There can be no doubt that energy, and energy gradients, play an important role in potentiating and powering life on Earth. But do energy flows really superimpose an external purpose on the evolved purposes of living systems? Do they really determine the directionality in evolution? This proposition involves what might be called the fallacy of misplaced teleology. In what was for me an ultimately unsatisfying final chapter of the book,“On Purpose,” the authors defend the view that deterministic physical consequences, or functional effects, could be said to impose a purpose on the recipient, or the instrumentality, or the “vehicle”. Quite apart from the contrary evidence that living systems often superimpose their internal purposes on energy gradients, such a teleological segue is a slippery slope. It could just as well be said that the purpose of gravity is to create free energy, or that the ultimate purpose of gravity is to create life on Earth, or that the purpose of the universe is to create life, since life does flow from all of these dynamics. Or that the purpose of life is to encapsulate the dynamics of the universe. Despite their assiduous efforts, the authors failed to convince me that the purpose of life is to degrade energy gradients.
A significant part of my problem with this book is that the authors seem to be trying to walk a fine line theoretically. They want to hype the role and “power” of thermodynamics and the second law in evolution, but they are also constrained by their knowledge of real-world biology. So they speak of thermodynamics and natural selection as having a dual role in evolution, which tacitly undercuts their thesis. They even acknowledge various qualifiers, complications and limitations that real-world biology imposes on a monolithic thermodynamic determinism. Indeed, this is reflected in some of the internal contradictions and contrary evidence they mention. Yet the authors also tend to gloss over these problems, rather than treating them as serious challenges to their underlying thesis. One suspects that the authors are trying to have it both ways. This will not do.
Apart from my fundamental concern about their thesis, there are a number of specific criticisms – some minor but a few more serious. I will mention some of them in the order in which they arose, not in order of their importance.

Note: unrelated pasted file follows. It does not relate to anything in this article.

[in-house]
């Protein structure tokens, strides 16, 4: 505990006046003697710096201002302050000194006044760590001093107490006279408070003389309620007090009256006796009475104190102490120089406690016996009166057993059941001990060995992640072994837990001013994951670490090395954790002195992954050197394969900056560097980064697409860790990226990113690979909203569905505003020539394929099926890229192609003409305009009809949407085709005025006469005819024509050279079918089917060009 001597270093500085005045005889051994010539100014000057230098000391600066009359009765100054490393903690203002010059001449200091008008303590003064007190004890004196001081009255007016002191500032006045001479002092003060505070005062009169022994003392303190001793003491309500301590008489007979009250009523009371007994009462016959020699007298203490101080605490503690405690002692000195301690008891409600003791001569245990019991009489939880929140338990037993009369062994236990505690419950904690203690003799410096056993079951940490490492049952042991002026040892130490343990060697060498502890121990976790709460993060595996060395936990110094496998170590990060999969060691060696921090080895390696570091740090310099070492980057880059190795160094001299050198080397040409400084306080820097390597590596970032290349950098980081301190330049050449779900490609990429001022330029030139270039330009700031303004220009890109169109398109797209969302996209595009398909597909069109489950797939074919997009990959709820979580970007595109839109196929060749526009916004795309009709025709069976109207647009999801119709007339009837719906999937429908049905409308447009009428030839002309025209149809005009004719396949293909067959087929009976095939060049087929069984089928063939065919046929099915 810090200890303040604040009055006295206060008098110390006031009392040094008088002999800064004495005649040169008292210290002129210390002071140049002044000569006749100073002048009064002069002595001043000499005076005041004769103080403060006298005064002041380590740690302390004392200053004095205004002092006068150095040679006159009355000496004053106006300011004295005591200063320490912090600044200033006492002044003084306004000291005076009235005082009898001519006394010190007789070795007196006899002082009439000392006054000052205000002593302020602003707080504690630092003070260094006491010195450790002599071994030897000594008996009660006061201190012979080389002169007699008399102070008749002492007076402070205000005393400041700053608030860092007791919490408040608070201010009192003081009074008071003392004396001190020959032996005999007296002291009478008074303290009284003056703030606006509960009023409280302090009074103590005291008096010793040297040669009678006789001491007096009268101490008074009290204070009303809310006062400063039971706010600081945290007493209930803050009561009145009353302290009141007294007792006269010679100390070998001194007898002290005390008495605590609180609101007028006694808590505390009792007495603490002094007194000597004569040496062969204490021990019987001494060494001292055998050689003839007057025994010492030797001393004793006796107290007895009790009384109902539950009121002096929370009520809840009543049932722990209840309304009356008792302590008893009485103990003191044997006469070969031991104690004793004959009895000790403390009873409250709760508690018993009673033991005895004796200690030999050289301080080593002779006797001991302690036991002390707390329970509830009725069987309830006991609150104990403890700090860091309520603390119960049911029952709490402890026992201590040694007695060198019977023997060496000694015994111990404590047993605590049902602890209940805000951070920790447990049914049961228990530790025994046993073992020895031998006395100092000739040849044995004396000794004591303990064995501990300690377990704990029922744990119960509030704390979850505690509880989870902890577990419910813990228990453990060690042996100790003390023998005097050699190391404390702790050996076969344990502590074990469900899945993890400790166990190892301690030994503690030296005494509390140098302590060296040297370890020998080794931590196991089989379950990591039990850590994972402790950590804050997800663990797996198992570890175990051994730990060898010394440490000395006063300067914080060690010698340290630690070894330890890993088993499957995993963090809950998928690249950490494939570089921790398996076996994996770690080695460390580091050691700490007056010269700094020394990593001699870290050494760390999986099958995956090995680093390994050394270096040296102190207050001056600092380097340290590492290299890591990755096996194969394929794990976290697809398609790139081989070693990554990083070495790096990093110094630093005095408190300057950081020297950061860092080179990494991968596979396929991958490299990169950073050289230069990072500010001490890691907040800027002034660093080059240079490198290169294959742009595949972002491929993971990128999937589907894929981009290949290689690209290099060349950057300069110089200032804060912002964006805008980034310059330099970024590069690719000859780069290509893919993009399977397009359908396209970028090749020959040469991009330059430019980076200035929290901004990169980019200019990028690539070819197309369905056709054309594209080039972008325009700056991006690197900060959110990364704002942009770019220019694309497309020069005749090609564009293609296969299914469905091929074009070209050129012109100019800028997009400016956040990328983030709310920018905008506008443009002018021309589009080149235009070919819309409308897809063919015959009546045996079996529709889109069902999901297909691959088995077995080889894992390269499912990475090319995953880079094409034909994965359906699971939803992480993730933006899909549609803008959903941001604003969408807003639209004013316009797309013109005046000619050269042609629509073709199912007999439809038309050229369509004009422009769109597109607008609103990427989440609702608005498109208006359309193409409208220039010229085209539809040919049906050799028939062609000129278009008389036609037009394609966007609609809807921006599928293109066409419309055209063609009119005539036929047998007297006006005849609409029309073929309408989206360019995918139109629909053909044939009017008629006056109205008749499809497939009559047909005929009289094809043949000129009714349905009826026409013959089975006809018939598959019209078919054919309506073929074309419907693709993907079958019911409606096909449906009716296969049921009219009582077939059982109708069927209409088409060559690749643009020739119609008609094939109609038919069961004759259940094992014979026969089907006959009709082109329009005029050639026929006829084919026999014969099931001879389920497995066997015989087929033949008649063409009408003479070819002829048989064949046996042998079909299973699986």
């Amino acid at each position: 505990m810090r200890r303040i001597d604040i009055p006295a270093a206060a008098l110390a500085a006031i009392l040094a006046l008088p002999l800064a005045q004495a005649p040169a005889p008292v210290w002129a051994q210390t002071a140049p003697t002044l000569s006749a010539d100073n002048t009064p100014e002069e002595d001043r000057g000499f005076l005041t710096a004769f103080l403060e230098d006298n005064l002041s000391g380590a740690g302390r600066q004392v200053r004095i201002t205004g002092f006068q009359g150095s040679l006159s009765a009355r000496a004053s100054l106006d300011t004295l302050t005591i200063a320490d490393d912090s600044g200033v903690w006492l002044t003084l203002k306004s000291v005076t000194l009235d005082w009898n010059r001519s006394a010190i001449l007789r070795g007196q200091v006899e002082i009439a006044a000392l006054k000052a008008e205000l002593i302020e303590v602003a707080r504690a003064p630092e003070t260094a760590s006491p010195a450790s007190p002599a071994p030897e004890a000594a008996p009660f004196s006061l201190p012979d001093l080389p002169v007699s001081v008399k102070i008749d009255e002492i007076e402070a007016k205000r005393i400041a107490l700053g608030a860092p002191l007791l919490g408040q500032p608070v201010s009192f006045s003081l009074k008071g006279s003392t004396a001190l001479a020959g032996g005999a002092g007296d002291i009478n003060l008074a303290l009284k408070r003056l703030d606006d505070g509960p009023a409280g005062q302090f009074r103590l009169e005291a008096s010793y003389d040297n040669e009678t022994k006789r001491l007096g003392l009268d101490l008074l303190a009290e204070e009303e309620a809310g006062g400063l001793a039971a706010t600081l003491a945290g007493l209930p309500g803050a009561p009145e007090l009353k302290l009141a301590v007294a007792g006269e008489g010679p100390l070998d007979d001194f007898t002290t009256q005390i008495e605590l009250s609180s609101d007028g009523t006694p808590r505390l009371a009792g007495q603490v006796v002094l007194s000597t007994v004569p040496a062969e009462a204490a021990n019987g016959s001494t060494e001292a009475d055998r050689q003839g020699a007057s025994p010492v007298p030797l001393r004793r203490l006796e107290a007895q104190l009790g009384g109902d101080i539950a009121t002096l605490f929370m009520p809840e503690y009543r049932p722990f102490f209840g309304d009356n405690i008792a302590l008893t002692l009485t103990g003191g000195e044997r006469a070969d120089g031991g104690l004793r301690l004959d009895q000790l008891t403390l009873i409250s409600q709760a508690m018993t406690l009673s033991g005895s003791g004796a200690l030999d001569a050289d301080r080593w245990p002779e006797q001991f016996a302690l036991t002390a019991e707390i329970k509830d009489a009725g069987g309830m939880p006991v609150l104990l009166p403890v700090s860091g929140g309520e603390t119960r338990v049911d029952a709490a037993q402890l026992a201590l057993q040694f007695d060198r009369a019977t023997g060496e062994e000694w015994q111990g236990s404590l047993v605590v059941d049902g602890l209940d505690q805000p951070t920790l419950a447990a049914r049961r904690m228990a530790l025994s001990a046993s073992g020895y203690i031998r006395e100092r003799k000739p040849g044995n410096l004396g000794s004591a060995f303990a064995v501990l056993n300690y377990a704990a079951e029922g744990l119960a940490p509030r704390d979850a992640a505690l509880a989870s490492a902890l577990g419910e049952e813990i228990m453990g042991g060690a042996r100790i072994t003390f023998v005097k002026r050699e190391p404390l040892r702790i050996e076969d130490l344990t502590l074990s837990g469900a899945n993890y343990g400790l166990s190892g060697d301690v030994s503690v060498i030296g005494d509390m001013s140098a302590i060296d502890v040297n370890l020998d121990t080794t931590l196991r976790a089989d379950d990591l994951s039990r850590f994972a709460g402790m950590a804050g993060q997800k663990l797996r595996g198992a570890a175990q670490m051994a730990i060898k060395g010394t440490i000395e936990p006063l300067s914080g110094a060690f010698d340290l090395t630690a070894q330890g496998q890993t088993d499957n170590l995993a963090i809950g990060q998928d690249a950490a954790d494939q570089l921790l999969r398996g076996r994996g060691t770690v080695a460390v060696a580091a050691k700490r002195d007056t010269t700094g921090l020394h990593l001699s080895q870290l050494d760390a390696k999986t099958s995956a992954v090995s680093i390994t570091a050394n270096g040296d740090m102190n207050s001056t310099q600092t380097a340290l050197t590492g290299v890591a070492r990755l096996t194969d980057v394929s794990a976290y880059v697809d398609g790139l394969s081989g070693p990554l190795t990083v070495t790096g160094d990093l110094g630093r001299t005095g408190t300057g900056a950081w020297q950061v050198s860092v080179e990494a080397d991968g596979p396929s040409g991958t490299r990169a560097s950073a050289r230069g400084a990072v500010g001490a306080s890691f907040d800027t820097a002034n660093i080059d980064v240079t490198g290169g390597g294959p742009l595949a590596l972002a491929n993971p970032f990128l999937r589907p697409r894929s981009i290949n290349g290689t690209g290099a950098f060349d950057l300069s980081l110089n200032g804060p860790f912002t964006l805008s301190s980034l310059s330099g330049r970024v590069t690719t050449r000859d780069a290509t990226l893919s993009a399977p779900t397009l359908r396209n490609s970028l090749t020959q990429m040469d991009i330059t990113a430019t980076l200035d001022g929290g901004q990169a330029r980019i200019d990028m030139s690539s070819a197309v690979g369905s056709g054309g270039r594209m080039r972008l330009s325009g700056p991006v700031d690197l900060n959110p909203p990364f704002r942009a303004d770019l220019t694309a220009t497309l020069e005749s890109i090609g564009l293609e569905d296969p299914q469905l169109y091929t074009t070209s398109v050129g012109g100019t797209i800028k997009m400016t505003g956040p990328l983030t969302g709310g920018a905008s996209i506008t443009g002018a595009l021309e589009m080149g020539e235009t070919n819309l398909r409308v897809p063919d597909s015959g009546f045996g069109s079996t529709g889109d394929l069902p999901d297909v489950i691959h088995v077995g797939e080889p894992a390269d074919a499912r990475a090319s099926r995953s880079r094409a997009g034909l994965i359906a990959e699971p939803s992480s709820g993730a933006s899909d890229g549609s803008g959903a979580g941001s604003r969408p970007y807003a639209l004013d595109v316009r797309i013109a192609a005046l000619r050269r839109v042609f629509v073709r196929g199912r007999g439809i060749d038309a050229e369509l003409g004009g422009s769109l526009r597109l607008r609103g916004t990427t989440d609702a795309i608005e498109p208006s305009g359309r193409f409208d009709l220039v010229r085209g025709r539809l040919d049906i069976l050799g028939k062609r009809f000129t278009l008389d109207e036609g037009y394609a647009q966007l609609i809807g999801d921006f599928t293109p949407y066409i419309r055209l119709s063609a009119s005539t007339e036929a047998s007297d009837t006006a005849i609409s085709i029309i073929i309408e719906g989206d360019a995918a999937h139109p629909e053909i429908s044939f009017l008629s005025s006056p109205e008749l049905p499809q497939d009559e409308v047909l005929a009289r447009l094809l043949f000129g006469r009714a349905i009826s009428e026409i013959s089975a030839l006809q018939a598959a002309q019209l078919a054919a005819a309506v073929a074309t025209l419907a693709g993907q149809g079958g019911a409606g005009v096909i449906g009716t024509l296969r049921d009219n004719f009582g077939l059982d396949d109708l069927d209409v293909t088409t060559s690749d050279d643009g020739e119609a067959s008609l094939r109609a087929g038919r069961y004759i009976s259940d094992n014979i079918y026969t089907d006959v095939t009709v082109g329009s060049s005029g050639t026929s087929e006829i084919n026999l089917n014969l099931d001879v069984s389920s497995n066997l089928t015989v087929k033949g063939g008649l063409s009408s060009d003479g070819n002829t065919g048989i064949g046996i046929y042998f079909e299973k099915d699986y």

First, their treatment of Erwin Schrödinger, an important figure in thermodynamic theory (among other things), strikes me as involving some “puffery.” They attribute insights to him that were hardly news, like the role of mutations in evolution. This goes back to August Weismann at the beginning of the century, and to the rise of population genetics – e.g., Fischer, Wright, Haldane, Morgan, Dobzhansky and others – in the 1930s. Also, as the authors themselves later acknowledge (one of a number of tacit internal rebuttals/contradictions in their presentation), the role of energy in evolution was a theme that long predated Schrödinger. Later on in the book they also mention Lamarck, Spencer, Boltzmann, Gibbs and especially Lotka, whose contributions to the vision Schneider and Sagan present are then described in some detail. Also, it was Leo Szilard, in his famous 1929 paper (and his doctoral thesis) on Maxwell’s demon, who first introduced the role of information into thermodynamics. Indeed, Schrödinger’s most significant contribution to the authors’ thesis, perhaps, was the problematical concept (and formalization) of “negative entropy.” (The term “negentropy” was actually coined by Brillouin.) As for Schrödinger’s claim that negative entropy on Earth must be paid for with an entropy increase elsewhere in the universe, my question is, so what? It represents an infinitesimal fraction of the total and would have occurred in any case. It didn’t change any outcomes. Of course, global warming on Earth is a more immediate, local problem, but its impact has been well-recognized and understood without recourse to the second law.
There is also a certain amount of “puffing” of thermodynamics and the second law in their treatment. Temperature gradients in the universe represent “organization”, they claim. But, like many other theorists, they conflate energetic “order”, or available energy, with physical order and utilize the term “organization” for both. However, organization implies cybernetic properties, functional/engineering design, information and feedback. There is a fundamental distinction between Bénard cells (an example cited ad nauseam by thermodynamic determinists) and living cells. The former do not utilize information or feedback, do not deploy a functional division of labor, do not reproduce, and do not evolve, among other things.
Furthermore, thermodynamics did not “discover” the arrow of time. Humans knew about it long before Clausius came along. The second law added an irreversible principle to the theoretically reversible laws of Newtonian physics. But if the second law may provide some scientific evidence for time’s arrow, does this mean, therefore, that the anti-entropic action of gravity, which is generating new free energy as we speak, reverses the arrow of time? (Of course, the evidence for the Big Bang theory and an evolving universe is far more compelling than the second law.)